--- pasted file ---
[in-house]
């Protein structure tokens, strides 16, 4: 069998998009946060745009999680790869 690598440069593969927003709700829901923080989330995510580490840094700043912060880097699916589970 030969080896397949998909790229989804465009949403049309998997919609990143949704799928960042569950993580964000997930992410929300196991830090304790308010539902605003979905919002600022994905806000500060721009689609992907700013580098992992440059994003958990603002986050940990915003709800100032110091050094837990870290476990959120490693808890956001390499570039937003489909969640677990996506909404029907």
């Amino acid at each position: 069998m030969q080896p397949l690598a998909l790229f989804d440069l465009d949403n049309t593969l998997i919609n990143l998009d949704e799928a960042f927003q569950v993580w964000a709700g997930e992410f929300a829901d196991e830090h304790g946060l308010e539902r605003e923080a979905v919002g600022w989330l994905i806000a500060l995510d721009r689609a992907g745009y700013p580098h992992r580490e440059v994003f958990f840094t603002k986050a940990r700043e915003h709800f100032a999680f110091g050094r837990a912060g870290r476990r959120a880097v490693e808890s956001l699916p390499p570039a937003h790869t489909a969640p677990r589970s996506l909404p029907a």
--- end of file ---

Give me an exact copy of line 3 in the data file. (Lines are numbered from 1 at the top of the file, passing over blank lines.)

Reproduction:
């Amino acid at each position: 069998m030969q080896p397949l690598a998909l790229f989804d440069l465009d949403n049309t593969l998997i919609n990143l998009d949704e799928a960042f927003q569950v993580w964000a709700g997930e992410f929300a829901d196991e830090h304790g946060l308010e539902r605003e923080a979905v919002g600022w989330l994905i806000a500060l995510d721009r689609a992907g745009y700013p580098h992992r580490e440059v994003f958990f840094t603002k986050a940990r700043e915003h709800f100032a999680f110091g050094r837990a912060g870290r476990r959120a880097v490693e808890s956001l699916p390499p570039a937003h790869t489909a969640p677990r589970s996506l909404p029907a």